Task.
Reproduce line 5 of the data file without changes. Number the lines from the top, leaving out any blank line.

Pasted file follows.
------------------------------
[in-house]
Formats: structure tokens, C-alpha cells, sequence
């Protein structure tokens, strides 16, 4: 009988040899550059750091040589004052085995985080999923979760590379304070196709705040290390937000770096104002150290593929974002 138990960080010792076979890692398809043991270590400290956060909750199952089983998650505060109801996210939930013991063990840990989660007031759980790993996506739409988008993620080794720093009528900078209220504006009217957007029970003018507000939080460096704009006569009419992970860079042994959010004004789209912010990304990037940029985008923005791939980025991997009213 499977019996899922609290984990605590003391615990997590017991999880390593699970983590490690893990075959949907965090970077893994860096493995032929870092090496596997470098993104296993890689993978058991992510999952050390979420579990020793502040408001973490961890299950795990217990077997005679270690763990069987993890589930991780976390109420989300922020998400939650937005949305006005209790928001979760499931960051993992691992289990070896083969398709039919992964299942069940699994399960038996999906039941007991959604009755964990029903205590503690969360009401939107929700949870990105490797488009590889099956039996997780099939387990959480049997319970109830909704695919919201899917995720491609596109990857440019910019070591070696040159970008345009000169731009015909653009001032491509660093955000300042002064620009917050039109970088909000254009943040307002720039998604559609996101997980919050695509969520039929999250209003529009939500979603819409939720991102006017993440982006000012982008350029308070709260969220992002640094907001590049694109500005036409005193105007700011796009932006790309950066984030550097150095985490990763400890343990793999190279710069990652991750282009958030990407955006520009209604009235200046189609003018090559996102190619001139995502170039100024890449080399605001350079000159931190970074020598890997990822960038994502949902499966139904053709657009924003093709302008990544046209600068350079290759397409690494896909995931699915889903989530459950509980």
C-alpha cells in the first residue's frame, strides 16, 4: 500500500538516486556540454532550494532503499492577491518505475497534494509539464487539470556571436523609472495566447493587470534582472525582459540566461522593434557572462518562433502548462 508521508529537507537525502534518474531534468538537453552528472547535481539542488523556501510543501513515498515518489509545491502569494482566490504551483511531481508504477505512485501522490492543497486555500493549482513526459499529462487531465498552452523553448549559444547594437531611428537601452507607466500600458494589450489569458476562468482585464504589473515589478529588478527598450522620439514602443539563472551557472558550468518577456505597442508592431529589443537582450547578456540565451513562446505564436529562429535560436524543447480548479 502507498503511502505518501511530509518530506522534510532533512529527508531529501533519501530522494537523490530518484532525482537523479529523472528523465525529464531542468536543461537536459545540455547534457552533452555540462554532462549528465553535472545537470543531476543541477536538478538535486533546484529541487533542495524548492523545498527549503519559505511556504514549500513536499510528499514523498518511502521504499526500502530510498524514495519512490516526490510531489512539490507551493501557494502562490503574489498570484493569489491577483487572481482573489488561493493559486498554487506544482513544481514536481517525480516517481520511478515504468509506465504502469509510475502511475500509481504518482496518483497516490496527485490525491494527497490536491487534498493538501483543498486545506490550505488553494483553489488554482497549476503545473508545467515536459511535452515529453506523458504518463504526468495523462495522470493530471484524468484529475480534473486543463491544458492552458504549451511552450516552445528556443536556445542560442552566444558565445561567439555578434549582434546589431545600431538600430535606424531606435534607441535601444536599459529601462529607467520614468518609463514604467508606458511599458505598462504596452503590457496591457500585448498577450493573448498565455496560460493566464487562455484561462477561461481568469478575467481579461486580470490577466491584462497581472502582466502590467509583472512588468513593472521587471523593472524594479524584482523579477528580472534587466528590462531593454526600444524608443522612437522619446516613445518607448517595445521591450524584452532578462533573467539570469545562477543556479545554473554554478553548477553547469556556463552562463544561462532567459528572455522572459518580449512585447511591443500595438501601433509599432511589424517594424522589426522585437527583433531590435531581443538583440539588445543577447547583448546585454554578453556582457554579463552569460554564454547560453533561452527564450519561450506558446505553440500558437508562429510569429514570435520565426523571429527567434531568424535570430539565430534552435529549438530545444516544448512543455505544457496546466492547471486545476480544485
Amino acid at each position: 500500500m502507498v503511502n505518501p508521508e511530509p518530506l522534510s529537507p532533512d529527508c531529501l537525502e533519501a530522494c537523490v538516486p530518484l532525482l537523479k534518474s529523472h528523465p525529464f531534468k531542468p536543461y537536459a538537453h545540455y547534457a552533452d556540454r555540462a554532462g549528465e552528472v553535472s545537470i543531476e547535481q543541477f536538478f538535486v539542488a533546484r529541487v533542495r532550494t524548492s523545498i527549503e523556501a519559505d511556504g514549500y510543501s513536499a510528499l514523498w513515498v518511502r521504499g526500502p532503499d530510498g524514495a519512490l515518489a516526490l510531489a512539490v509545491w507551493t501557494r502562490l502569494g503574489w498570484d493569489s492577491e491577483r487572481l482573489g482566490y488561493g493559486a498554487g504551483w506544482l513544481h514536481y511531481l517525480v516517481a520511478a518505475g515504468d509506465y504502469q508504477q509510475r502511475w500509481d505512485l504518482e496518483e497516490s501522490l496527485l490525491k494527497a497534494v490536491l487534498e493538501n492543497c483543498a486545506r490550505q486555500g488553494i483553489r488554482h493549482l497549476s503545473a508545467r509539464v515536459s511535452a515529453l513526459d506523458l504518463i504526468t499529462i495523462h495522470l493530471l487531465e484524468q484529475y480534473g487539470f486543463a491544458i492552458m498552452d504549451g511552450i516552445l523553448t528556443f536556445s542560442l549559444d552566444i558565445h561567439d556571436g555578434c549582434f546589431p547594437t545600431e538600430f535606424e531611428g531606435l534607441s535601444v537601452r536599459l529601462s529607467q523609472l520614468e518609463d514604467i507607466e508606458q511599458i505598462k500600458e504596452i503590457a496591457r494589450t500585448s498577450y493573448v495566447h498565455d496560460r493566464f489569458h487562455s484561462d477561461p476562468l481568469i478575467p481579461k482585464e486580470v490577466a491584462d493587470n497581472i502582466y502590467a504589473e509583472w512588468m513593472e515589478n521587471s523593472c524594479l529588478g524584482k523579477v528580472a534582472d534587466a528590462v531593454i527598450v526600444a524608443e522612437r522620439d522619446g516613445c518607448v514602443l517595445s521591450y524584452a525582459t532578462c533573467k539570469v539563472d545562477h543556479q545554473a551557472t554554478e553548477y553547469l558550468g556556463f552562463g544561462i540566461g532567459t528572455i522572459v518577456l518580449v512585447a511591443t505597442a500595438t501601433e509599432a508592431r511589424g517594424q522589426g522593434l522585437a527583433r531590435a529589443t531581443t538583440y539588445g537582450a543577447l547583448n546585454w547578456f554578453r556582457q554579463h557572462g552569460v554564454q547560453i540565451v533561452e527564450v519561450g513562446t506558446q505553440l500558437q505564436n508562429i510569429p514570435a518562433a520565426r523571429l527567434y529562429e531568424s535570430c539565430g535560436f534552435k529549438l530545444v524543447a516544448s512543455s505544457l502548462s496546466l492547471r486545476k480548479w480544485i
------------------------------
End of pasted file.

Amino acid at each position: 500500500m502507498v503511502n505518501p508521508e511530509p518530506l522534510s529537507p532533512d529527508c531529501l537525502e533519501a530522494c537523490v538516486p530518484l532525482l537523479k534518474s529523472h528523465p525529464f531534468k531542468p536543461y537536459a538537453h545540455y547534457a552533452d556540454r555540462a554532462g549528465e552528472v553535472s545537470i543531476e547535481q543541477f536538478f538535486v539542488a533546484r529541487v533542495r532550494t524548492s523545498i527549503e523556501a519559505d511556504g514549500y510543501s513536499a510528499l514523498w513515498v518511502r521504499g526500502p532503499d530510498g524514495a519512490l515518489a516526490l510531489a512539490v509545491w507551493t501557494r502562490l502569494g503574489w498570484d493569489s492577491e491577483r487572481l482573489g482566490y488561493g493559486a498554487g504551483w506544482l513544481h514536481y511531481l517525480v516517481a520511478a518505475g515504468d509506465y504502469q508504477q509510475r502511475w500509481d505512485l504518482e496518483e497516490s501522490l496527485l490525491k494527497a497534494v490536491l487534498e493538501n492543497c483543498a486545506r490550505q486555500g488553494i483553489r488554482h493549482l497549476s503545473a508545467r509539464v515536459s511535452a515529453l513526459d506523458l504518463i504526468t499529462i495523462h495522470l493530471l487531465e484524468q484529475y480534473g487539470f486543463a491544458i492552458m498552452d504549451g511552450i516552445l523553448t528556443f536556445s542560442l549559444d552566444i558565445h561567439d556571436g555578434c549582434f546589431p547594437t545600431e538600430f535606424e531611428g531606435l534607441s535601444v537601452r536599459l529601462s529607467q523609472l520614468e518609463d514604467i507607466e508606458q511599458i505598462k500600458e504596452i503590457a496591457r494589450t500585448s498577450y493573448v495566447h498565455d496560460r493566464f489569458h487562455s484561462d477561461p476562468l481568469i478575467p481579461k482585464e486580470v490577466a491584462d493587470n497581472i502582466y502590467a504589473e509583472w512588468m513593472e515589478n521587471s523593472c524594479l529588478g524584482k523579477v528580472a534582472d534587466a528590462v531593454i527598450v526600444a524608443e522612437r522620439d522619446g516613445c518607448v514602443l517595445s521591450y524584452a525582459t532578462c533573467k539570469v539563472d545562477h543556479q545554473a551557472t554554478e553548477y553547469l558550468g556556463f552562463g544561462i540566461g532567459t528572455i522572459v518577456l518580449v512585447a511591443t505597442a500595438t501601433e509599432a508592431r511589424g517594424q522589426g522593434l522585437a527583433r531590435a529589443t531581443t538583440y539588445g537582450a543577447l547583448n546585454w547578456f554578453r556582457q554579463h557572462g552569460v554564454q547560453i540565451v533561452e527564450v519561450g513562446t506558446q505553440l500558437q505564436n508562429i510569429p514570435a518562433a520565426r523571429l527567434y529562429e531568424s535570430c539565430g535560436f534552435k529549438l530545444v524543447a516544448s512543455s505544457l502548462s496546466l492547471r486545476k480548479w480544485i